JD: The terror is “encrypted” in one’s vital center, bypassing words, thoughts, communication, voice or emotional rendering. Through such a wordless process, memory is fractured and derealization ensues. What is probably most frightening about the traumatic examples I have cited is the profound muteness it engenders in both victim and victim-advocate, survivor or by-stander. All parties are left with varying levels of distancing, disconnecting, disavowing, derealizing, dissociation and possible denial. Ultimately the self is left painfully alone.

MP: When does the healing begin?

JD: Healing begins when the “conspiracy of silence is broken.” In turn, the silence itself can only be broken when another human being can become an intimate witness to the terror lying behind the re-enactment and to the repetitive repercussions of that terror. To a trauma victim, the reinstatement of memory depends vitally on the presence of a “protective other,” such as a psychoanalyst or therapist.

MP: You were the 8-year-old unknowingly participating in the re-enactment of the traumatic experience told at the beginning of this interview. Yet as a psychoanalyst, how do you gain access to others’ traumatic experience?

JD: As treating psychoanalysts, the most access we can gain to such trauma-related enactments is also the most dynamically challenging: the analyst’s capacity to subjectively immerse in the patient’s terror without losing boundaries or the treatment frame. The subjectivity of terror can call up all manner of counter-transference in the analyst or dynamic therapist. At times, survival will trump treatment. Yet the capacity to immerse in terror is crucial to the treatment of victims-and, equally so, to the treatment of victimizers. When immersion is achieved, traumatized patients can sense the “oneness” of the inner experience unfolding with the protective other. A deep human presence, which Horney called wholeheartedness, confronts the encryption.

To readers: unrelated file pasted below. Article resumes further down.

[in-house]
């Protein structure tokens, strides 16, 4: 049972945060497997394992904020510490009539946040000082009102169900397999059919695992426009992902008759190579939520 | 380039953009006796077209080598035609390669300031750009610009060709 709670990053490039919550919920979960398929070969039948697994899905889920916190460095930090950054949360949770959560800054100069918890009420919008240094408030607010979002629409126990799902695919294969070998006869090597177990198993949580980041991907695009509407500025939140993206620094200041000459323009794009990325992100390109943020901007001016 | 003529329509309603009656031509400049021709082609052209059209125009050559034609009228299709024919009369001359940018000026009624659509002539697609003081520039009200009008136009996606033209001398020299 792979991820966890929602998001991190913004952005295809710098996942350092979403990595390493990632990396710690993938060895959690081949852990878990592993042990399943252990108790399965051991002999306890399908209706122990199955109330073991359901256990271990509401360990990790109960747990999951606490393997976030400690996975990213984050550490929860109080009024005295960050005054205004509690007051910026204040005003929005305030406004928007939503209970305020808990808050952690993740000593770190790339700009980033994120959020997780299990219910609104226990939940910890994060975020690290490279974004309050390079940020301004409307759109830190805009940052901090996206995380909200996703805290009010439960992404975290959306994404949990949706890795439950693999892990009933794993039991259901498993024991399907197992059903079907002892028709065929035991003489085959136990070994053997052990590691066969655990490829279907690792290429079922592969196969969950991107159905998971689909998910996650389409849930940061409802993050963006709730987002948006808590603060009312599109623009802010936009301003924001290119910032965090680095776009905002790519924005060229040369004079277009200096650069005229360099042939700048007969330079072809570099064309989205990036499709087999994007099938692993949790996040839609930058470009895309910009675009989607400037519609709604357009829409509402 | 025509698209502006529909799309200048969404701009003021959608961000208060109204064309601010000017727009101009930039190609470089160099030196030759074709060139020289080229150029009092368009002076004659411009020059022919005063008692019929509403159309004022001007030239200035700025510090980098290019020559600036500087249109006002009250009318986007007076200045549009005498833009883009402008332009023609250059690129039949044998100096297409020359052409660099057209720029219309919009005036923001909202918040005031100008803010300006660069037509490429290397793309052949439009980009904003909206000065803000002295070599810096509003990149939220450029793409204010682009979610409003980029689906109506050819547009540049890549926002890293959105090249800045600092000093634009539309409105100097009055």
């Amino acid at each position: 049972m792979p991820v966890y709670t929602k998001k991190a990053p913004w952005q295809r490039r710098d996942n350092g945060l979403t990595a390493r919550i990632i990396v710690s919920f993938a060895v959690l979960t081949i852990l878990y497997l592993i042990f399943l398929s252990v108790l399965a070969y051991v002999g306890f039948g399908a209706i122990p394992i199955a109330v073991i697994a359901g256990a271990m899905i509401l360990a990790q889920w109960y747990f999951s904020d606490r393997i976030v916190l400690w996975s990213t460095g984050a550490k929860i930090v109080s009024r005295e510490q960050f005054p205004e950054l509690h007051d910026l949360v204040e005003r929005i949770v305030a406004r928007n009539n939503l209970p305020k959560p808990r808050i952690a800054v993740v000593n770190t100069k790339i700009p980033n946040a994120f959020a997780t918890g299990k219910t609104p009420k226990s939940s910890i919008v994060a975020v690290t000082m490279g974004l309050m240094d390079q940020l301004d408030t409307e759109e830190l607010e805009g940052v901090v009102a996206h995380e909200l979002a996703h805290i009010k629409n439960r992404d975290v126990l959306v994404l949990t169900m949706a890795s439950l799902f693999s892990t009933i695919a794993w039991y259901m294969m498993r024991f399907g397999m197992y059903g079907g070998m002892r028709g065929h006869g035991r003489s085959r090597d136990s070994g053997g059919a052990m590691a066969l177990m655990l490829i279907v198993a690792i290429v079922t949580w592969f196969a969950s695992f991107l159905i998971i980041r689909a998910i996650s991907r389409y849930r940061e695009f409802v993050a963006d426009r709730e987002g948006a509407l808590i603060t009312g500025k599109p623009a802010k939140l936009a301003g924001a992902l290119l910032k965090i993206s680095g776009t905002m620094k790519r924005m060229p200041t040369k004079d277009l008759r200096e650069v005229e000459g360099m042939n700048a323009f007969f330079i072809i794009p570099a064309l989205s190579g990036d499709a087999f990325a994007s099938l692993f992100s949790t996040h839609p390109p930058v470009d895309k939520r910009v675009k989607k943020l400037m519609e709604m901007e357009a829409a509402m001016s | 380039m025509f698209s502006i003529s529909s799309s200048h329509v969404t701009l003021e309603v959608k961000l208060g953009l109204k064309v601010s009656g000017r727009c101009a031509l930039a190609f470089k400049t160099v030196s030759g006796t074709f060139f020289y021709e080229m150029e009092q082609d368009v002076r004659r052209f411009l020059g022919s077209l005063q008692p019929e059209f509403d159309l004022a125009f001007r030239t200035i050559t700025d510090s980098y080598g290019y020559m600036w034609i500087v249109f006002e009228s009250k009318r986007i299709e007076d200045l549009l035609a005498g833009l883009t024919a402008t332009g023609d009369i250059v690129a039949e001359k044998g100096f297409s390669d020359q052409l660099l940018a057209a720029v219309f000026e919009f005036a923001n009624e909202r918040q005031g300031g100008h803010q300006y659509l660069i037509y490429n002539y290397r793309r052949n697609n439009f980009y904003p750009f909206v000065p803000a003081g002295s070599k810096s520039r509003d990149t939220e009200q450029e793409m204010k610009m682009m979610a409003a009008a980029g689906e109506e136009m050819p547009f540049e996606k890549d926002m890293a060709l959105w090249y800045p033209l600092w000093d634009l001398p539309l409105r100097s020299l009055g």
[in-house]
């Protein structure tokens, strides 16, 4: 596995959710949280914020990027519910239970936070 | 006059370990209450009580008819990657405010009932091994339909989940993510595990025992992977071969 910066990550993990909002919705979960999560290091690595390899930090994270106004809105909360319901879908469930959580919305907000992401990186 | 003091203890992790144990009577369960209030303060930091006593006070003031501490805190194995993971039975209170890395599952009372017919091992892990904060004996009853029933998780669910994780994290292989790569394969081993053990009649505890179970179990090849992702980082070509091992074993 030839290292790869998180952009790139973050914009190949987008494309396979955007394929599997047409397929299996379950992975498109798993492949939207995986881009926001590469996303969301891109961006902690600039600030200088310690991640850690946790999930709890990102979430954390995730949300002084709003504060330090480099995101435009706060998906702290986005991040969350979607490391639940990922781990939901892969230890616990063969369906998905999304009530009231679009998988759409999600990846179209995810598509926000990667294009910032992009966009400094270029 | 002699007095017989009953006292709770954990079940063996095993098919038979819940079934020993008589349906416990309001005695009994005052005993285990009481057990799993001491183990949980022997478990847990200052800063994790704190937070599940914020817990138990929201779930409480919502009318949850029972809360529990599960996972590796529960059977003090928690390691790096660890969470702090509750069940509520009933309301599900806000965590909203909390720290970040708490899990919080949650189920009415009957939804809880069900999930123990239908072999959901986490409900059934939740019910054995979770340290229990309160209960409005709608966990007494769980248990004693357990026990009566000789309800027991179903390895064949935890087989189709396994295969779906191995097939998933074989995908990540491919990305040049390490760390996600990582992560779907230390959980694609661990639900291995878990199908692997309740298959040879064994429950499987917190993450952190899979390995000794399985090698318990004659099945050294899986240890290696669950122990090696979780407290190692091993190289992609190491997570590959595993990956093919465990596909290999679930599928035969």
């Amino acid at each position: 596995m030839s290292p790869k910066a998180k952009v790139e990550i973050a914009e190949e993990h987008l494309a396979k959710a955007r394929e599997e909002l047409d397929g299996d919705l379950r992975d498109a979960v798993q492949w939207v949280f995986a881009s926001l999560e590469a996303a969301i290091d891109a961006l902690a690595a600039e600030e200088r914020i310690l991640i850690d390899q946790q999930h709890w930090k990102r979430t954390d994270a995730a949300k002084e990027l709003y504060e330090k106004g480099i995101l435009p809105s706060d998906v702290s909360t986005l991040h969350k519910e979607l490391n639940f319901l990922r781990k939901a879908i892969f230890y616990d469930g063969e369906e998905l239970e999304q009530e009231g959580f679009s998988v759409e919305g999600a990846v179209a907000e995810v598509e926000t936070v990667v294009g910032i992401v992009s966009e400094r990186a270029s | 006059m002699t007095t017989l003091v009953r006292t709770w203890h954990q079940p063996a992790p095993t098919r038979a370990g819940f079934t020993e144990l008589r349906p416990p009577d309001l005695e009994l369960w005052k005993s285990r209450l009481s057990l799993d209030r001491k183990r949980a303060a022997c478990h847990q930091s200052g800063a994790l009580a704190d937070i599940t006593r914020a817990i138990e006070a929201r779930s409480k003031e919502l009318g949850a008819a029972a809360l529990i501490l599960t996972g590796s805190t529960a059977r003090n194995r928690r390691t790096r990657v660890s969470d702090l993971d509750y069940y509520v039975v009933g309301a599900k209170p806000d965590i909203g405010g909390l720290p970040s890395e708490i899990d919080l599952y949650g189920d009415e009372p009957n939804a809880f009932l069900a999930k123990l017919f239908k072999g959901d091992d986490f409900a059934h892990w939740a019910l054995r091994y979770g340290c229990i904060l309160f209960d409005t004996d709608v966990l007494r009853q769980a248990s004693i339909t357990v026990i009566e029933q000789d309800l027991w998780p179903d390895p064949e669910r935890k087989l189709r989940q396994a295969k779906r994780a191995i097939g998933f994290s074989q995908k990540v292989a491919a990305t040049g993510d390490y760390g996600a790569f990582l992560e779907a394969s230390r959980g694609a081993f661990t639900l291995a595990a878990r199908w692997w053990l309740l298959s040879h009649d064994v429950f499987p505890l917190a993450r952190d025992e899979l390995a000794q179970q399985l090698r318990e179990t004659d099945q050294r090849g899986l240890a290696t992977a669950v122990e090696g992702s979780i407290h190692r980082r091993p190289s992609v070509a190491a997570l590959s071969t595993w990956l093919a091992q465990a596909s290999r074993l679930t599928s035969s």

MP: Can this “encryption” of distorted memories or beliefs be reversed?

JD: Encryption is manipulated by the victimizer of terror and genocide. The victimizer attempts to reverse responsibility to the victim and to induce the malignant belief that no one would ever believe, no one would ever understand or care about the victim.

MP: So you are saying that one method to achieve this destruction of memory is to reverse responsibility?

JD: Yes. Through accumulative violent exploitation of a victim, the victim begins to take on the shameful responsibility of the perpetrator [victimizer]. He thinks to himself, “No human could be this bad; it must be that I am a much worse person that I thought and without knowing it. I am responsible for bringing out the worst in this other person.” Perpetrators then see themselves as victim and victims as perpetrators.